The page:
But basically, anything beyond that, in the EU I think (France, Spain and the UK for sure) cannot be legally enforced. So no, if you start a company while still employed, on your free time, your employer can't claim anything from it. They can still fire you, don't get me wrong but they have no rights to what you created on the side.

                At least in France, Spain and in the UK, there is no case in (labour) court if no harm is done to anybody/anything. So if what you do on your free time (or employed time for that matter) does not provably hurt your employer, the absolute worse that could happen is you getting fired. Same thing applies to non-compete clause and similar.

                Of course if your new business is in direct competition with your former employer, things could get bad depending on the context.

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                • Originally posted by coder View Post
                  That tells me that the underlying issue isn't merely about the email address, but rather something contentious the employee was trying to use their personal email address to work around.
                  ^ this...

                  Though it is true we don't have the full story... For all we know that guy might just have changed department and was caught contributing to his old project during work time by his new manager and not really doing much in his new project. He's been warned 5 times already, his manager does not know what to do anymore. <-- That's a fantasy, I have no insider knowledge of what is happening.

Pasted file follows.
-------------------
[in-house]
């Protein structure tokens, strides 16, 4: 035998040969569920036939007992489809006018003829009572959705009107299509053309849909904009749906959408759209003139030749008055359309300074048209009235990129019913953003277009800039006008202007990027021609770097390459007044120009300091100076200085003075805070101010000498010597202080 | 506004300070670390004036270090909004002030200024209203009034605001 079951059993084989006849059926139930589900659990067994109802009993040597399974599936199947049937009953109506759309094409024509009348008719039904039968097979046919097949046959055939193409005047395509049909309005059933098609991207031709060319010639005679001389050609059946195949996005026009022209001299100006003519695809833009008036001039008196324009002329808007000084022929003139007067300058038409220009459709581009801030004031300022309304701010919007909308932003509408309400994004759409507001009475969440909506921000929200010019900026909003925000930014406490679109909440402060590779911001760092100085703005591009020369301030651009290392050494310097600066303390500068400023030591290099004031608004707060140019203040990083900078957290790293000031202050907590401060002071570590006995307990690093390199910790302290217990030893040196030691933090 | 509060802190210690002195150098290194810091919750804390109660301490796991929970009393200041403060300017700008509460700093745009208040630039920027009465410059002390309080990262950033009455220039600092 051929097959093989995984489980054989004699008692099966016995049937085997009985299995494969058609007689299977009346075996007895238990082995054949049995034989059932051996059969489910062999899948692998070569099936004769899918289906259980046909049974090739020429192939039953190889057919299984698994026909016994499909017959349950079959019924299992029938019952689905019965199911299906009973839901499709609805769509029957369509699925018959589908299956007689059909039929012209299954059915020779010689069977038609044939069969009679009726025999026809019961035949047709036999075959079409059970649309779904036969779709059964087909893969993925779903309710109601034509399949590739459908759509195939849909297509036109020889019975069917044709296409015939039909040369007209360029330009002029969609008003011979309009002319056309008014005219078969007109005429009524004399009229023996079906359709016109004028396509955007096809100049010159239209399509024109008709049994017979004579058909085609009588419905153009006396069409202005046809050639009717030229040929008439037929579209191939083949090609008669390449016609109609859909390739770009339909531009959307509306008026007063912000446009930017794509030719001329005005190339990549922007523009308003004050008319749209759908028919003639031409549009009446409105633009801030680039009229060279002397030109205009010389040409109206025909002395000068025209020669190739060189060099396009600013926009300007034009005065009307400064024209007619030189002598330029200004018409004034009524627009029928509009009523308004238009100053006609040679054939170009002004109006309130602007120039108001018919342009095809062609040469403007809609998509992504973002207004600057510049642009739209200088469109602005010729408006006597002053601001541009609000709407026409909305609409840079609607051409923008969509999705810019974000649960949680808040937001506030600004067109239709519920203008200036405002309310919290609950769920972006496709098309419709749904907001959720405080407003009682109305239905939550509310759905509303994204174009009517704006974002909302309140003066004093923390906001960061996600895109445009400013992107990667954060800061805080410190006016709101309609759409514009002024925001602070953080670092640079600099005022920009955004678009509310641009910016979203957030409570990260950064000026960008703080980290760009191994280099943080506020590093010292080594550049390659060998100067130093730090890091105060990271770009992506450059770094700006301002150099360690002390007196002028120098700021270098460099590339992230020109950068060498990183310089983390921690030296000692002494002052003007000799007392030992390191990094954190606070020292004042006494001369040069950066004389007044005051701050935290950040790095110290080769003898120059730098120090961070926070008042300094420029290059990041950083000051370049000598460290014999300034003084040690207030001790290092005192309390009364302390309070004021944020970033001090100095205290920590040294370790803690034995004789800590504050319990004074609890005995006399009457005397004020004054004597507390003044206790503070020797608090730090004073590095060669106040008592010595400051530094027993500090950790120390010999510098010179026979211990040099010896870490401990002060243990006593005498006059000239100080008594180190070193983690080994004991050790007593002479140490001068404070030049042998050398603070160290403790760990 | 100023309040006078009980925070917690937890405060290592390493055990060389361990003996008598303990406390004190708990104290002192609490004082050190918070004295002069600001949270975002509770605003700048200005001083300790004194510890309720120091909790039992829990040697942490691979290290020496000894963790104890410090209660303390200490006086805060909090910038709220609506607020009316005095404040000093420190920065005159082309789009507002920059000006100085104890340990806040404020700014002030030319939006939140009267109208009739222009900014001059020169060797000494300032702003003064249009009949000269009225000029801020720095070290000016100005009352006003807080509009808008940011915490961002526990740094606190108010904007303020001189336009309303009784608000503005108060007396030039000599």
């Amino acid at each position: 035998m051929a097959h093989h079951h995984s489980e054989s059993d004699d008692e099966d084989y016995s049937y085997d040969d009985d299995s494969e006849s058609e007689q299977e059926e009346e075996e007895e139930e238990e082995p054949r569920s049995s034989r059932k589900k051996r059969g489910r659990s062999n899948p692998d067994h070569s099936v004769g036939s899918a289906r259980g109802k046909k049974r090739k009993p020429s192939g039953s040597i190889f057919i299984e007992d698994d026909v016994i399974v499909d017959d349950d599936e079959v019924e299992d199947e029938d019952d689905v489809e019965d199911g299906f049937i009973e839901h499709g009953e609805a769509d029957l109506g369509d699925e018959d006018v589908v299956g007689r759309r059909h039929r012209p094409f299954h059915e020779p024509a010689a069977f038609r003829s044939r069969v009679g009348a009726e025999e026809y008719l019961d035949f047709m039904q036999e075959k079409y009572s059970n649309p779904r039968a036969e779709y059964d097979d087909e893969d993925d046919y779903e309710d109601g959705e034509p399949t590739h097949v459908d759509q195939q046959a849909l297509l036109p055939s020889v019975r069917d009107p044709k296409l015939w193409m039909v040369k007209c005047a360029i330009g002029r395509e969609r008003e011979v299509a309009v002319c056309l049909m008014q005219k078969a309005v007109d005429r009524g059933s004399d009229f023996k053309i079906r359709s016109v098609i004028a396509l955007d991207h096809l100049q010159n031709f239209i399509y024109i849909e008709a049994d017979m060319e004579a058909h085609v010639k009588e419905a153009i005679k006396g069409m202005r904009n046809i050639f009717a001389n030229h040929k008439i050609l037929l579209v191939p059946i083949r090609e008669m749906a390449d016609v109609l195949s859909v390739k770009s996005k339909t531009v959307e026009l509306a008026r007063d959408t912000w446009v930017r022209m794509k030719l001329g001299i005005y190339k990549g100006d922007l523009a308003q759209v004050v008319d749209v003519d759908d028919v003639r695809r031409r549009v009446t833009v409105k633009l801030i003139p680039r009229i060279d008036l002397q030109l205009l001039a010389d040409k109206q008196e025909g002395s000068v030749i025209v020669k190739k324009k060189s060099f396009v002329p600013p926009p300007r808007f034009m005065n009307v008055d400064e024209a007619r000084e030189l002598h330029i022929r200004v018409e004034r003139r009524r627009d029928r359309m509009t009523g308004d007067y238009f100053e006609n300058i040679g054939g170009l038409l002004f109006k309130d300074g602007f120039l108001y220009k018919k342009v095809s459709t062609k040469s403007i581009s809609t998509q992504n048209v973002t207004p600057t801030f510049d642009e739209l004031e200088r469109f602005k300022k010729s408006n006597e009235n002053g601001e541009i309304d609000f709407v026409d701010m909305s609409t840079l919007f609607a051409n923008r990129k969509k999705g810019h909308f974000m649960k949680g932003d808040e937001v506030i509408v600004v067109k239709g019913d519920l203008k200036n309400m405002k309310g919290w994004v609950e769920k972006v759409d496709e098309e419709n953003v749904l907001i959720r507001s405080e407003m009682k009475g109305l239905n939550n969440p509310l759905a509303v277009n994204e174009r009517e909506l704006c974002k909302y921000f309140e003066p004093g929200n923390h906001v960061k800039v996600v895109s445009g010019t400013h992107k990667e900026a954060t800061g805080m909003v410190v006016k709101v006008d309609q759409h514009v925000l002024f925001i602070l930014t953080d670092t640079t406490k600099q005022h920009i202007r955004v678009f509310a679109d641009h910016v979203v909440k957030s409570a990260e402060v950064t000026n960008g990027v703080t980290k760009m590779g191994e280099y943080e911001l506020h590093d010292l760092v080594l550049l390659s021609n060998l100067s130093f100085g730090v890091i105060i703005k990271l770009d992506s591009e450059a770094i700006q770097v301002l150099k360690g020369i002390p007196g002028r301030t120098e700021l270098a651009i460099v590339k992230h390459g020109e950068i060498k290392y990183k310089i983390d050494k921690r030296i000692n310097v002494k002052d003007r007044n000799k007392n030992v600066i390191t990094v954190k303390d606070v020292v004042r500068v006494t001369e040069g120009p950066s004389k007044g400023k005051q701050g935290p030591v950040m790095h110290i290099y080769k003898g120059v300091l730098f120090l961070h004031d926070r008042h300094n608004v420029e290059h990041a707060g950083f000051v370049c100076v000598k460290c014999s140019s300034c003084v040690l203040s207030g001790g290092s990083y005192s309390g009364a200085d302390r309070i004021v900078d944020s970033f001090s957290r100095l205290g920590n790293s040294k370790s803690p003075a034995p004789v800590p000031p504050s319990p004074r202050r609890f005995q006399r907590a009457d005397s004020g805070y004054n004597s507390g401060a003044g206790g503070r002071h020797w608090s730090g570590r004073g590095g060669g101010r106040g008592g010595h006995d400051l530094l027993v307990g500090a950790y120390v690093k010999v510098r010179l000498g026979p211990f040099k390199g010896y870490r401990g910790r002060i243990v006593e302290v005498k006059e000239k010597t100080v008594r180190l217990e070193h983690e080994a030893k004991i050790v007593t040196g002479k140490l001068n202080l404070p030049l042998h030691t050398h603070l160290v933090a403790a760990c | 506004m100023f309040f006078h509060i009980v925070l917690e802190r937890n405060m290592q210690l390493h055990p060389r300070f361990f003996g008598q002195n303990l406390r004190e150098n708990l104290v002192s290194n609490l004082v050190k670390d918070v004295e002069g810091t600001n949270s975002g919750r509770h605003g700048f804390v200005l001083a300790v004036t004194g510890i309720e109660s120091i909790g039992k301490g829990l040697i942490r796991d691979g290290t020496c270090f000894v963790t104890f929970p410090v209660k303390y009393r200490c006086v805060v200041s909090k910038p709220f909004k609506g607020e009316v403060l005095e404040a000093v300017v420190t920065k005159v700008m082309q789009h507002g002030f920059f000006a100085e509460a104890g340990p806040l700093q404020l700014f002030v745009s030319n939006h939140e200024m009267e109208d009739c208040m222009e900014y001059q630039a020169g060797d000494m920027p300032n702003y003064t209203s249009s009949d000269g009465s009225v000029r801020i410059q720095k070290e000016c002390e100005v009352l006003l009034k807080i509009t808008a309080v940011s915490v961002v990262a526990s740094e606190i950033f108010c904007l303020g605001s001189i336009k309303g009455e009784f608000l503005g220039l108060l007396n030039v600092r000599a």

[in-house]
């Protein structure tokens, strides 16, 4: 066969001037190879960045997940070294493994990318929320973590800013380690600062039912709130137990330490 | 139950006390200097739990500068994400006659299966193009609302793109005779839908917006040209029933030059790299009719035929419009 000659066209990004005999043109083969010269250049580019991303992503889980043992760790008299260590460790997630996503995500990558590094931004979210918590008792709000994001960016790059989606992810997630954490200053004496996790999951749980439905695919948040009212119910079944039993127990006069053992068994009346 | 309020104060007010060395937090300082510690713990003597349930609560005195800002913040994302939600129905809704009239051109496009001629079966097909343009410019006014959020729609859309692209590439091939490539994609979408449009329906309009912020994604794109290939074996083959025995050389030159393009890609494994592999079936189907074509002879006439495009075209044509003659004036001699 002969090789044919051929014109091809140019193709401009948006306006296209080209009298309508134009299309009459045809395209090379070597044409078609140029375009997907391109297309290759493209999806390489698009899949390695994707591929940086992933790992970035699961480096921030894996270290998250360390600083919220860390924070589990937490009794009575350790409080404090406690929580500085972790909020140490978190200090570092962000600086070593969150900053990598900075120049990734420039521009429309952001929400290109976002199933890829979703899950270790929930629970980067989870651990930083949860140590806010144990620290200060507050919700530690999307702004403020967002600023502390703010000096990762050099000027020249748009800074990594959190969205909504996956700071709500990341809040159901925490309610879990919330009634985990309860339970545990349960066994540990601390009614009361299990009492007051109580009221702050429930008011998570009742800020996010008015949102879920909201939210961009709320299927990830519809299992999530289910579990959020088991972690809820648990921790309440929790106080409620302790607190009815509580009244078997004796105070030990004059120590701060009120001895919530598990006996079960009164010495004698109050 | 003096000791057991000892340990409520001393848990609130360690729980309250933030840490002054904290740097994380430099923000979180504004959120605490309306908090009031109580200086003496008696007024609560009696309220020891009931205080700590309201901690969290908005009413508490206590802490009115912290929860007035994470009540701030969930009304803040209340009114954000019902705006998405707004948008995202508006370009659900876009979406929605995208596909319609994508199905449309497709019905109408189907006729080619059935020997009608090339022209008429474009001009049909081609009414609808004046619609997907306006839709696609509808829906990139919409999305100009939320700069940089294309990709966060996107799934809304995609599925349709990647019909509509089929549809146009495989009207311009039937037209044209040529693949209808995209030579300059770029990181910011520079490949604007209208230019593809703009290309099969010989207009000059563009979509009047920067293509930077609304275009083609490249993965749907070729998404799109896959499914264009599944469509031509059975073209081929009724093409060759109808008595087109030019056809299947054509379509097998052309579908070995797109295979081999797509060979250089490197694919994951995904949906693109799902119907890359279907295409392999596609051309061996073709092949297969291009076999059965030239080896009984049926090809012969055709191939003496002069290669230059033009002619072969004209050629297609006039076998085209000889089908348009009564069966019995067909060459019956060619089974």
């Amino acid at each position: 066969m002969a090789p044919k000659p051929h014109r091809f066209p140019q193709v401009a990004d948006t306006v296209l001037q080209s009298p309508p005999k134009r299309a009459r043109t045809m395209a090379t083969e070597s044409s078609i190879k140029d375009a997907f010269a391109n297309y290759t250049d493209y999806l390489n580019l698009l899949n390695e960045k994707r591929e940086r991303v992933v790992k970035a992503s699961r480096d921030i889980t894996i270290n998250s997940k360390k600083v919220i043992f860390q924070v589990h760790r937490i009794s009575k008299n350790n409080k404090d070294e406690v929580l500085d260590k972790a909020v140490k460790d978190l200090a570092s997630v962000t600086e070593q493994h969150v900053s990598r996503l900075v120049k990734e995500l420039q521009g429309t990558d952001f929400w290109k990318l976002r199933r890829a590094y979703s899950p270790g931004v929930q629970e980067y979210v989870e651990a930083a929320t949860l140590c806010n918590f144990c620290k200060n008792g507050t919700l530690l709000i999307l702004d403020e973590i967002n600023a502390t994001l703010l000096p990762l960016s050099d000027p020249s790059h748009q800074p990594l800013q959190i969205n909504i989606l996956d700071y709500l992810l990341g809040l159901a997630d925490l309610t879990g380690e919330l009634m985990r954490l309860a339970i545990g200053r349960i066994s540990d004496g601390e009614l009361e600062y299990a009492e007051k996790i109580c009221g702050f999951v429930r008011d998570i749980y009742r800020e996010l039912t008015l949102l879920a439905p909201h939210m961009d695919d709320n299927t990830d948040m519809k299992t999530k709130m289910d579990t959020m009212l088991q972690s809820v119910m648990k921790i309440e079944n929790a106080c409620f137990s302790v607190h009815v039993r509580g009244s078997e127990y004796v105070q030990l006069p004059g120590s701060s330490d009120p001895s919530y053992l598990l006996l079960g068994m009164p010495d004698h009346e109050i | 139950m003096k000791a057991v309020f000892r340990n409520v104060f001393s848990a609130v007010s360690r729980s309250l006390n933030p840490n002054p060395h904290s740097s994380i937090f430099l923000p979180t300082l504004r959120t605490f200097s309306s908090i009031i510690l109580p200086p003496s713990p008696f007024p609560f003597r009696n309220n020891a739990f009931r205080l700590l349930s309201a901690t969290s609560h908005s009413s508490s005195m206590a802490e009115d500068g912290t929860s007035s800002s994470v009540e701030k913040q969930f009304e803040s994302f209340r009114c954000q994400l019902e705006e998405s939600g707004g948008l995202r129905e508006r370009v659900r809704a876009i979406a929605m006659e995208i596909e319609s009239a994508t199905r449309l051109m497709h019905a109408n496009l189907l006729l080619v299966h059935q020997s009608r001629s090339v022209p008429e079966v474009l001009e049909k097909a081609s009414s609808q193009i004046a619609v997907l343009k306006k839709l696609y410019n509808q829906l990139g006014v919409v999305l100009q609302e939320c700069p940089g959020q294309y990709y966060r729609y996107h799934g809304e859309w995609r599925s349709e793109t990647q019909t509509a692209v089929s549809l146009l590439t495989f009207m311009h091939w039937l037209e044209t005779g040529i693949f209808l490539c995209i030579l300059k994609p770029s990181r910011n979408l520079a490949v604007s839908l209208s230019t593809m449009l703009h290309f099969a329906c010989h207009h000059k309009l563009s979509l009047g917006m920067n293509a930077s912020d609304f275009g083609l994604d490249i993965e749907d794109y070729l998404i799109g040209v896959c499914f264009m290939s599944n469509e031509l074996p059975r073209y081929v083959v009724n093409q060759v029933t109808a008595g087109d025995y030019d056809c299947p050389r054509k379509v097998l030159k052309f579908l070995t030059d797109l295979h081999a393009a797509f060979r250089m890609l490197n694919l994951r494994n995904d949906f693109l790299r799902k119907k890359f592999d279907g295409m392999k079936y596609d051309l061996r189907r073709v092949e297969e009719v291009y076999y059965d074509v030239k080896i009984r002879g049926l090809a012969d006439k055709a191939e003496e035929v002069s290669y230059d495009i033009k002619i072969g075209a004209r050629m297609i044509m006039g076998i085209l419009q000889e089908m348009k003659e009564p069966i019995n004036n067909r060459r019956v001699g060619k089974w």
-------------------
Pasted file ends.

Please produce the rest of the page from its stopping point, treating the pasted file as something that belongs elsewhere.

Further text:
Still find revolting an employer would dictate what an employee does on his free time but if it turns out "on my free time" is actually not really true, everything would still make sense.

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                  • IBM's official policy is that if you develop anything in your off hours they still own it. Notice section 3
                    https://www.ibm.com/investor/att/pdf...sible_2019.pdf

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                    • Originally posted by piotrj3 View Post
                      It is funny how I live in Poland and when I was a child i wanted to move to USA. And now I am like .... absolutely no.
                      Nowhere is perfect. It has plenty of good points, though. It's probably the only place I'd want to live other than New Zealand, Canada, or certain countries in Northern Europe.

                      Not to get political, but not everything I hear about current events in Poland (not to mention some of your southern neighbors) makes it sound like somewhere I'd want to live.